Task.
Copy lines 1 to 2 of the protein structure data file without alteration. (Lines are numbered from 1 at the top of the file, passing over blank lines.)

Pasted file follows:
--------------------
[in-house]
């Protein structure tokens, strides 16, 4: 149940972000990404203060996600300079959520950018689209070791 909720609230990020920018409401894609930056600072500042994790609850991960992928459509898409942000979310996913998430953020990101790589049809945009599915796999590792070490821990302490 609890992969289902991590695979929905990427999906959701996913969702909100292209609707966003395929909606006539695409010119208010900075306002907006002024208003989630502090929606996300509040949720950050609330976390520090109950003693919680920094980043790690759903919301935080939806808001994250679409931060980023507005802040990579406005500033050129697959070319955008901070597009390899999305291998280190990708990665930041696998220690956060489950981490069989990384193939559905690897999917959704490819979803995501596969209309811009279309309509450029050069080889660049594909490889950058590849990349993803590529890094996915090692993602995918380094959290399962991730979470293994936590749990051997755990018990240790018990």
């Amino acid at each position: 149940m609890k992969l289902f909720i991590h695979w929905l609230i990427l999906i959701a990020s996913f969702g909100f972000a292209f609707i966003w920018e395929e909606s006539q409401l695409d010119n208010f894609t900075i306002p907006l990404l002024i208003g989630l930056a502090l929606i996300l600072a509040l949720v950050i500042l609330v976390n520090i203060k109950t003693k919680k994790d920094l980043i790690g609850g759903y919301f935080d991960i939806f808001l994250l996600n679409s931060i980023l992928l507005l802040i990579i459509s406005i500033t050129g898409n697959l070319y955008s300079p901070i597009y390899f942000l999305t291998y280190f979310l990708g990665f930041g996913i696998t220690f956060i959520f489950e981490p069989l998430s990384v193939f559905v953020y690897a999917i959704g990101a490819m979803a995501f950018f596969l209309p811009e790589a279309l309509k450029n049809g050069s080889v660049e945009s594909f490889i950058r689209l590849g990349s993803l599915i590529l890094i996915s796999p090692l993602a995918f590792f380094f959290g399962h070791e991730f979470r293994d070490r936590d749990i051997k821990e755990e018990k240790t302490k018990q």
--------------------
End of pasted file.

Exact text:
[in-house]
């Protein structure tokens, strides 16, 4: 149940972000990404203060996600300079959520950018689209070791 909720609230990020920018409401894609930056600072500042994790609850991960992928459509898409942000979310996913998430953020990101790589049809945009599915796999590792070490821990302490 609890992969289902991590695979929905990427999906959701996913969702909100292209609707966003395929909606006539695409010119208010900075306002907006002024208003989630502090929606996300509040949720950050609330976390520090109950003693919680920094980043790690759903919301935080939806808001994250679409931060980023507005802040990579406005500033050129697959070319955008901070597009390899999305291998280190990708990665930041696998220690956060489950981490069989990384193939559905690897999917959704490819979803995501596969209309811009279309309509450029050069080889660049594909490889950058590849990349993803590529890094996915090692993602995918380094959290399962991730979470293994936590749990051997755990018990240790018990």